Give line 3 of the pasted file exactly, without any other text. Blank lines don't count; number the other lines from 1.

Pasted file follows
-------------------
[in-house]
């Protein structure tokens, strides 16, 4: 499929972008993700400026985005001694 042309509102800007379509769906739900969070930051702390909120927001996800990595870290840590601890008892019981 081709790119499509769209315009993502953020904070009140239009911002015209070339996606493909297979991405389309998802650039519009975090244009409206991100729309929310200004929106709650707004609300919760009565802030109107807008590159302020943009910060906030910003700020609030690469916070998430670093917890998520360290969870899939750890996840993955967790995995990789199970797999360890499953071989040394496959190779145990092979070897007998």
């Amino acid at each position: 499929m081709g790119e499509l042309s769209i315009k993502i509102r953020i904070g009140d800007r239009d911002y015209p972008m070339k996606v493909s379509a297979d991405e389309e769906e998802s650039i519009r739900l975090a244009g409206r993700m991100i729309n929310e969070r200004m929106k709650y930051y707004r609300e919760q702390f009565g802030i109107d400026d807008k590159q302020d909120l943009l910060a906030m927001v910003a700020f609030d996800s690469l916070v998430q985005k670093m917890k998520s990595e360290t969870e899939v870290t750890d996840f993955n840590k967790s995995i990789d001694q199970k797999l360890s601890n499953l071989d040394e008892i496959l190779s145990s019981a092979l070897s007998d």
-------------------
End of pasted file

């Amino acid at each position: 499929m081709g790119e499509l042309s769209i315009k993502i509102r953020i904070g009140d800007r239009d911002y015209p972008m070339k996606v493909s379509a297979d991405e389309e769906e998802s650039i519009r739900l975090a244009g409206r993700m991100i729309n929310e969070r200004m929106k709650y930051y707004r609300e919760q702390f009565g802030i109107d400026d807008k590159q302020d909120l943009l910060a906030m927001v910003a700020f609030d996800s690469l916070v998430q985005k670093m917890k998520s990595e360290t969870e899939v870290t750890d996840f993955n840590k967790s995995i990789d001694q199970k797999l360890s601890n499953l071989d040394e008892i496959l190779s145990s019981a092979l070897s007998d």